If you need an interpreter, you must ask the people you are dealing with for this service so as soon as possible. This will give the agency time to find you a qualified interpreter.  Visit to get a brochure that has translations of a request for an interpreter in many languages.  The brochure is made by the Education Omsbud office to use with a school but you can use these phrases to ask for an interpreter at other agencies and places too.

Most federal, state, and local agencies will provide free interpreter services.  The responsibility for the agency or provider to pay for a spoken language interpreter can depend on the setting and several state and federal laws impact this determination, including RCW 2.43, RCW 49.60, and Title VI of the Civil Rights Act of 1964. It is best to ask for a free interpreter and work with the provider to ensure access to the services is available.

Call CLEAR (Northwest Justice Project) for advice:

  • 211 weekdays from 8:00 a.m. to 6:00 p.m. if you live in King County

  • 1-888-201-1014 weekdays from 9:15 a.m. to 12:15 p.m. if you live outside King County. 

If your complaint is about a federal agency, you may have to send a letter of complaint to the office of civil rights for that agency.  If your complaint is about a group receiving federal funding, your letter should go to the office of civil rights at the federal agency that provides those funds.  You can learn about this at Department of Justice page: Filing a Civil Rights Complaint.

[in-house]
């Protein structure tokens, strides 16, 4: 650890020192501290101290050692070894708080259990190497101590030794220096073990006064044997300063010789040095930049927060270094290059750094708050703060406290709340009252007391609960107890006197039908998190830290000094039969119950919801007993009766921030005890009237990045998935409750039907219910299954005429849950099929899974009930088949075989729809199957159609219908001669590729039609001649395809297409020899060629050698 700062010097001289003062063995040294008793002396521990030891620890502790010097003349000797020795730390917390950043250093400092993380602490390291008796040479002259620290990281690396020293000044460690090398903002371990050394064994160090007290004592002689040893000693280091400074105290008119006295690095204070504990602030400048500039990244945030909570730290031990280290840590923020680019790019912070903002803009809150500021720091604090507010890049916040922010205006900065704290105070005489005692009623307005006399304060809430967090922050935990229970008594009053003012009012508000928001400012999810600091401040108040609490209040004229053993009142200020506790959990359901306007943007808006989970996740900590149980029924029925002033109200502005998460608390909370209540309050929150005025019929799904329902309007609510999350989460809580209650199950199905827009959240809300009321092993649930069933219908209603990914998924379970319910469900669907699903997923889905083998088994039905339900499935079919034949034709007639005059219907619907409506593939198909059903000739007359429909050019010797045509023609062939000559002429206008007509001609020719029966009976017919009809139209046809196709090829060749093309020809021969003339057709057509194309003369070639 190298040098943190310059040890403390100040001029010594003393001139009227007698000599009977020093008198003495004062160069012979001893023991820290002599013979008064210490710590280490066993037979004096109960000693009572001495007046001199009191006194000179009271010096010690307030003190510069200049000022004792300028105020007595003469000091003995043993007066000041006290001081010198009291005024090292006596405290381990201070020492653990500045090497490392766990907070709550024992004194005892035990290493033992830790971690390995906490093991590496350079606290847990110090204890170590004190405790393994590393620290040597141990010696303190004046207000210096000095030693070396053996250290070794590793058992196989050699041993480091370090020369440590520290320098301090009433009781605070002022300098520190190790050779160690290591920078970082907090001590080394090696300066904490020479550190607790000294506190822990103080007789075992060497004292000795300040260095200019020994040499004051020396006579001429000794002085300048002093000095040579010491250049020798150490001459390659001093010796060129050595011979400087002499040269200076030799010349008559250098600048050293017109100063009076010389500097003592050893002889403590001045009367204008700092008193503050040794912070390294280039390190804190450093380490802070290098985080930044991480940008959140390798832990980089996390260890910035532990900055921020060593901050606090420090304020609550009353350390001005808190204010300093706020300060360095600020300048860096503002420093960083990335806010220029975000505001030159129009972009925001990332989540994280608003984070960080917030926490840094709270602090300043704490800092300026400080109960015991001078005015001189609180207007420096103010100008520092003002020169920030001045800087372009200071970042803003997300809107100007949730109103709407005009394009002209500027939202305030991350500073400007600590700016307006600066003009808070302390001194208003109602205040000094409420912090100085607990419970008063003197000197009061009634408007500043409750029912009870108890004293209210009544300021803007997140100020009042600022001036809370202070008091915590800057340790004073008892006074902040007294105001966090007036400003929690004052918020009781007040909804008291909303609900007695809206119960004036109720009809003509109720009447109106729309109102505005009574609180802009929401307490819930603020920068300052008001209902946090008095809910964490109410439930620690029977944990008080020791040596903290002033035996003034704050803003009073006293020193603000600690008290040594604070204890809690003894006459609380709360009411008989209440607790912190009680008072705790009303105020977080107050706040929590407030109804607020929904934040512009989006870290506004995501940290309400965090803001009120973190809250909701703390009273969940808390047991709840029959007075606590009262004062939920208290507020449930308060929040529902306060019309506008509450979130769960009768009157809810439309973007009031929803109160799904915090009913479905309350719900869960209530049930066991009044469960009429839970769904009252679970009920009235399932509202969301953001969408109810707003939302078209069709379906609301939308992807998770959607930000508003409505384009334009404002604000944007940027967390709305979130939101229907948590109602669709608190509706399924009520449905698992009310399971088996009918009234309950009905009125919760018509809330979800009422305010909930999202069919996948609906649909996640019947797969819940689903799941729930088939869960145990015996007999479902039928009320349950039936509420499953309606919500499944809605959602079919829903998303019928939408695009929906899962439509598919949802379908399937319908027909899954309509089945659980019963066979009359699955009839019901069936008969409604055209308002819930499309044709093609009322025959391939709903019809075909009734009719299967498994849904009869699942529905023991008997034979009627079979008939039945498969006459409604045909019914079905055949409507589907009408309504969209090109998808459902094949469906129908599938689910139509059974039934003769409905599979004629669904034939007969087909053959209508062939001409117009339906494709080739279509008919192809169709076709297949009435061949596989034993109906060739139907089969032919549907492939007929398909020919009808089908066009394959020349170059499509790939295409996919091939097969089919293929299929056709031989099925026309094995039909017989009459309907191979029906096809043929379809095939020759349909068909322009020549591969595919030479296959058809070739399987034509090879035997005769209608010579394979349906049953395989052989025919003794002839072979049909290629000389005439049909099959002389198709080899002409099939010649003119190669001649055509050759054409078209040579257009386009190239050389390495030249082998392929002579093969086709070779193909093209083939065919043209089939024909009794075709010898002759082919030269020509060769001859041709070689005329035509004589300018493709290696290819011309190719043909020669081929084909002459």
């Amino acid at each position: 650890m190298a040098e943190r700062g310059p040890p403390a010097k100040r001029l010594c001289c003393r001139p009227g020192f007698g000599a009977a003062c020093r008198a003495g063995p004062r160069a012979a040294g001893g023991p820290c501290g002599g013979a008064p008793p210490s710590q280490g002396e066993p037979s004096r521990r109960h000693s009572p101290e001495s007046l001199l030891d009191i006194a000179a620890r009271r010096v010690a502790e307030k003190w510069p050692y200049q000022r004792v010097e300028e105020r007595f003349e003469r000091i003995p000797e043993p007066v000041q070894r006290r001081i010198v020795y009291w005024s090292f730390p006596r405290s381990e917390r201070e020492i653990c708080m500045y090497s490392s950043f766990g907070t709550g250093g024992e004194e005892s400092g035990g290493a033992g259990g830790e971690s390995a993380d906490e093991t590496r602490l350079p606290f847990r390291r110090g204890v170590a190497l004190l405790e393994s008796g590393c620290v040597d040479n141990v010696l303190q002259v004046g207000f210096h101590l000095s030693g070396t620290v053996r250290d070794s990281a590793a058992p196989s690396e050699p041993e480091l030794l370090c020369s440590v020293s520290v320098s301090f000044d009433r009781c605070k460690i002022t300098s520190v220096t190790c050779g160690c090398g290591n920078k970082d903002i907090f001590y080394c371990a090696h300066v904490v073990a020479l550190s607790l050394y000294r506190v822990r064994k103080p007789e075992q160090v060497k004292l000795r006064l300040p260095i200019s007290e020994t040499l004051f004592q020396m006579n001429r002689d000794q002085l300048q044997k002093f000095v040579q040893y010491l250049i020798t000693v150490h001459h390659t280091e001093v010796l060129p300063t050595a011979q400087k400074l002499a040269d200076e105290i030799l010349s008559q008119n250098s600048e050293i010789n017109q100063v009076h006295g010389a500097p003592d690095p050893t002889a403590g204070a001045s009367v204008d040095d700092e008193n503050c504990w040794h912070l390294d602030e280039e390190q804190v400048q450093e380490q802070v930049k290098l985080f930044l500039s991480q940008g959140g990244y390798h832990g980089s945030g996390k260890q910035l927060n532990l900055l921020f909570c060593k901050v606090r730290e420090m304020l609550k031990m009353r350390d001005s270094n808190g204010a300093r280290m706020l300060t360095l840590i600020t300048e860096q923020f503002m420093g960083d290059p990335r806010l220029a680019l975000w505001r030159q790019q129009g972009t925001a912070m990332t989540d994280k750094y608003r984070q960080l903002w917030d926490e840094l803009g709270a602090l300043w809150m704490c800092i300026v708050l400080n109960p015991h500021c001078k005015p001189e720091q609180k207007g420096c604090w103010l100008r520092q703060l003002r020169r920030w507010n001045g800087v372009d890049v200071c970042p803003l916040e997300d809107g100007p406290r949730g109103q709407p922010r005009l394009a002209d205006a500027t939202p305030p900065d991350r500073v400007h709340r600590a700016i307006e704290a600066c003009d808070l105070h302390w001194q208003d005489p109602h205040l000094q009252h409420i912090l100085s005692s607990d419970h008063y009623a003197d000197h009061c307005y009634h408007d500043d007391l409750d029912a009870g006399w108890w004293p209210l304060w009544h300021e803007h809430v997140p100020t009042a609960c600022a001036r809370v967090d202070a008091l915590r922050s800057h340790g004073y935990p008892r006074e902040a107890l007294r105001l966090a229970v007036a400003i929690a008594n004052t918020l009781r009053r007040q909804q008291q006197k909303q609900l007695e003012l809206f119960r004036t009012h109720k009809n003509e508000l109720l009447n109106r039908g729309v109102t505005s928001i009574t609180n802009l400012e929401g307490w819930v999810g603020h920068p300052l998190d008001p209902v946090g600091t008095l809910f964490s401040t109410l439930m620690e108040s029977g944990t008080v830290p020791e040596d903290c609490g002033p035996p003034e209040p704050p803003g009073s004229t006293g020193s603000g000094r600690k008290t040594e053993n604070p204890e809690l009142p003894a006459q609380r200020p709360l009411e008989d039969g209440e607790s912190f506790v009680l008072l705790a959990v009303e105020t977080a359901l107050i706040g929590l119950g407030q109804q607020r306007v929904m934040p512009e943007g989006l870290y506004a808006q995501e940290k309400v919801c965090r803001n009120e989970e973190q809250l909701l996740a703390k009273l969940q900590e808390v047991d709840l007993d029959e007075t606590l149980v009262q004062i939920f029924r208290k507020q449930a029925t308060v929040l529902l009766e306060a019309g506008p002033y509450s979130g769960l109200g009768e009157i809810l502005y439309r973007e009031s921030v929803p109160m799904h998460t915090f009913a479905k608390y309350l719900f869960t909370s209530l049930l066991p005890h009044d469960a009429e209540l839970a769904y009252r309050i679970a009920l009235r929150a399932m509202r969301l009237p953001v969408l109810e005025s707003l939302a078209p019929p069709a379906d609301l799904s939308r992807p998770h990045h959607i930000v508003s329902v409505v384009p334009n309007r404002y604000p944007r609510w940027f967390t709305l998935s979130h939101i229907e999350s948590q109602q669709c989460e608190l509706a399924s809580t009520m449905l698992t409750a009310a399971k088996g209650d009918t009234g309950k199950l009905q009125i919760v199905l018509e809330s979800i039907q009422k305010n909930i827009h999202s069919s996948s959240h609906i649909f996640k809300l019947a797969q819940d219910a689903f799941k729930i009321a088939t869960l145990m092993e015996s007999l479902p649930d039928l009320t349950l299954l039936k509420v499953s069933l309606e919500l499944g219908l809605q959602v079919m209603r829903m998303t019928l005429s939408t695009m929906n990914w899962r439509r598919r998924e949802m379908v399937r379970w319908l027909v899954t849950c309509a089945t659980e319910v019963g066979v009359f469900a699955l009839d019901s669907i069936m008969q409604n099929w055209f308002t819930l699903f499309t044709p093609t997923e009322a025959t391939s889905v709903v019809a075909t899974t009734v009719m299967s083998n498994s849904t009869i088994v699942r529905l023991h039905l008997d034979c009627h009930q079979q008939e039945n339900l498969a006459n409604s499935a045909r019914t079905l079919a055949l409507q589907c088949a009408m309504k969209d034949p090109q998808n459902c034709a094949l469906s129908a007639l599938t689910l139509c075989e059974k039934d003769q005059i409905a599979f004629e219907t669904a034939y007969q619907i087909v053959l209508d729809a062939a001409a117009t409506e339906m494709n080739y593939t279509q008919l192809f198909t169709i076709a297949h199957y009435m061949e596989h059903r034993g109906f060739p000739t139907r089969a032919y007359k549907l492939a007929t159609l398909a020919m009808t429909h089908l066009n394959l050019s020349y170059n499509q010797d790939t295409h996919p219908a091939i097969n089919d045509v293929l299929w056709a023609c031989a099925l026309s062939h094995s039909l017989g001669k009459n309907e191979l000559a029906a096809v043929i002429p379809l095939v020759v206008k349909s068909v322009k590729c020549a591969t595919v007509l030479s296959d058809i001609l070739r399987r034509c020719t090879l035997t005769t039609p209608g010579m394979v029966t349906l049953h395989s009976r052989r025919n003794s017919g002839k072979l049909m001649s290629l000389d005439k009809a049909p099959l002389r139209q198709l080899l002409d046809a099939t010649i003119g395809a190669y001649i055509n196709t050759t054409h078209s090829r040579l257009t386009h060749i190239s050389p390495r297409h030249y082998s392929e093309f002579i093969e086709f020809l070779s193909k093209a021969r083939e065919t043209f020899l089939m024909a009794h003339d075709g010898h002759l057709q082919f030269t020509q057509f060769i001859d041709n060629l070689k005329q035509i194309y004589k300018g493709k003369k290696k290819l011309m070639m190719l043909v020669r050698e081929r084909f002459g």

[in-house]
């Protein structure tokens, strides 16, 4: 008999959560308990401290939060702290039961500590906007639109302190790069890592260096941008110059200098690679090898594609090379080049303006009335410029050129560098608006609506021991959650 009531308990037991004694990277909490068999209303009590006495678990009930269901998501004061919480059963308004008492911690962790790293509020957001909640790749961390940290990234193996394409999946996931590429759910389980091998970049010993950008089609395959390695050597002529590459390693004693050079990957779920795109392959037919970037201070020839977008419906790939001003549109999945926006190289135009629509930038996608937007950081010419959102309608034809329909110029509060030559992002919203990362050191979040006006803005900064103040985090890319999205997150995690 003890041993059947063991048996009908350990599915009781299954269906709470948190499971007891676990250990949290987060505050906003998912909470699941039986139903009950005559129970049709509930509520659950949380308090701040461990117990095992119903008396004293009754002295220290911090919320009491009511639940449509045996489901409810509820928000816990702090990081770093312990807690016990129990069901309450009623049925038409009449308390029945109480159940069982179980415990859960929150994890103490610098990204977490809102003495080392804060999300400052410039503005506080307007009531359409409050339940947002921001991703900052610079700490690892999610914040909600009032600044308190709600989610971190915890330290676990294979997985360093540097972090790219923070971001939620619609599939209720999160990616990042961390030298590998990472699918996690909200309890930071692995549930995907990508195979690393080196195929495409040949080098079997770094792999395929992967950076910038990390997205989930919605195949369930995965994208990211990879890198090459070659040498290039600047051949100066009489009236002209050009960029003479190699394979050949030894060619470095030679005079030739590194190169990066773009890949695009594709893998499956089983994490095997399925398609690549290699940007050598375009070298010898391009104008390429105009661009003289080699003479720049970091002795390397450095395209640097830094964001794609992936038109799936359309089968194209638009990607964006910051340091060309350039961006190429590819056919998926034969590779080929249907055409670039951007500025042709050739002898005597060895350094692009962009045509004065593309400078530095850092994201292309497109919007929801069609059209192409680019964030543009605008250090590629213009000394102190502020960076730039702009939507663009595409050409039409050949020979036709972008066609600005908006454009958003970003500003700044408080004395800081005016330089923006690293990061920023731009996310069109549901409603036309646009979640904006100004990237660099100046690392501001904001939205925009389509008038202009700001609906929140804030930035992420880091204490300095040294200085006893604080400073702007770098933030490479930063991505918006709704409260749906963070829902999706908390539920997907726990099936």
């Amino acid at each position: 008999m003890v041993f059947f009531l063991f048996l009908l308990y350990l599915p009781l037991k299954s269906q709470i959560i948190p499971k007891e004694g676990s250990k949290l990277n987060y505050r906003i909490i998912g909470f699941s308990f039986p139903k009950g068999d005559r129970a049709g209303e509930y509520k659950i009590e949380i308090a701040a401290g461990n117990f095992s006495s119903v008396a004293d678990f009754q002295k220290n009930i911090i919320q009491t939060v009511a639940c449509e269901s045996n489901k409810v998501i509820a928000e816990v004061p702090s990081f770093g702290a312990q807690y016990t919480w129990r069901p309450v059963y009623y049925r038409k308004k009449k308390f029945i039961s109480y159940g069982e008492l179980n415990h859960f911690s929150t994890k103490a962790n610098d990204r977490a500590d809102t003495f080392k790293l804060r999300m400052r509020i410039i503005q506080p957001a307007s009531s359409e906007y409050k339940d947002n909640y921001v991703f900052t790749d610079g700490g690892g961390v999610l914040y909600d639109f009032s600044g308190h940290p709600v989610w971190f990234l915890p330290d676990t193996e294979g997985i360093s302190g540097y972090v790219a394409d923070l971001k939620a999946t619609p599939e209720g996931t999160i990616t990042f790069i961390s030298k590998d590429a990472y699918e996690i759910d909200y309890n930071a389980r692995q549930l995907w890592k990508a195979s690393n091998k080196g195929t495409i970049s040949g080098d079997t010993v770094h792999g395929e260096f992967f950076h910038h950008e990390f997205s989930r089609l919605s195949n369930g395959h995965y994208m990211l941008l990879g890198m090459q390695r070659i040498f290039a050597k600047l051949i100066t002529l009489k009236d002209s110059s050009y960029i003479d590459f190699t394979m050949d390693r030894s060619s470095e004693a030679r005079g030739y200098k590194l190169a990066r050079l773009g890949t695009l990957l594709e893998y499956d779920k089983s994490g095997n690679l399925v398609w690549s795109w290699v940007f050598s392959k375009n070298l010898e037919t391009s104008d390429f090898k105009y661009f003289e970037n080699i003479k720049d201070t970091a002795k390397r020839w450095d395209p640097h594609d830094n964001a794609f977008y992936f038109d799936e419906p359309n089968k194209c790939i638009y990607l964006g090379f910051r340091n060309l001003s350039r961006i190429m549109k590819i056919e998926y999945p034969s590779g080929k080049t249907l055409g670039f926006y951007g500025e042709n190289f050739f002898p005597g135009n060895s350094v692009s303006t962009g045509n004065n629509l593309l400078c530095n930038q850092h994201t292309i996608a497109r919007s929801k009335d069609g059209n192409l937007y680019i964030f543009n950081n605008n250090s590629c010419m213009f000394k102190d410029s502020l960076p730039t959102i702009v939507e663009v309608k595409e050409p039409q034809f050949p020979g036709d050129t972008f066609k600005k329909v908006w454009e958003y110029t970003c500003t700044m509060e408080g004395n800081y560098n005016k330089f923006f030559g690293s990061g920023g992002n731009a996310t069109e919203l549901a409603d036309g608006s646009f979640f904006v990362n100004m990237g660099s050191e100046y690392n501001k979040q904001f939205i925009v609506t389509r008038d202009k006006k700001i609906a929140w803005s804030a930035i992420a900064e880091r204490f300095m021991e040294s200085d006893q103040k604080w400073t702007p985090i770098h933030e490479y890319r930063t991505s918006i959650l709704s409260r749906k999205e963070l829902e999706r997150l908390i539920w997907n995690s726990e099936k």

Many agencies and courts have prepared versions of standard documents in languages other than English. If you cannot read a document in English, ask if a version written in your language is available.  If not, ask if the agency or court will provide an interpreter to sight translate the document for you into a language you understand.

For an explanation of LEP services available when you use DSHS programs and services, see Washington State Administrative Code Sections for Department of Health and Human Services: WAC Title 388, Chapter 271.

For explanations of LEP services offered in Washington State Courts, see Revised Code of Washington State:  RCW 2.43.010 through .090.

You may want to reach out to the court clerk's office to ask about the process for requestinginterpreter services for that particular court.

For interpreter services in King County Superior Court:


Phone:  206-477-1415

For interpreter services in King County District Court:

Phone:  206- 477-1760


For interpreter services in Pierce County Superior Court, District Court and Juvenile Court:



For interpreter services in Snohomish County Superior Court:


For interpreter services in Snohomish County District Court or Juvenile Court:


For interpreter services in Spokane County Superior Court:

Phone: 509-477-5790 or 509-477-4402

For interpreter services in Yakima County Superior Court

Contact the Yakima County Superior Court Clerk's Office in person at room 323, located at 128 North Second Street, Yakima, WA 98901. You can also call the Court Administration office at 509-574-2710.

Get Legal Help

Visit Northwest Justice Project to find out how to get legal help. 

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Last Review and Update: Aug 07, 2023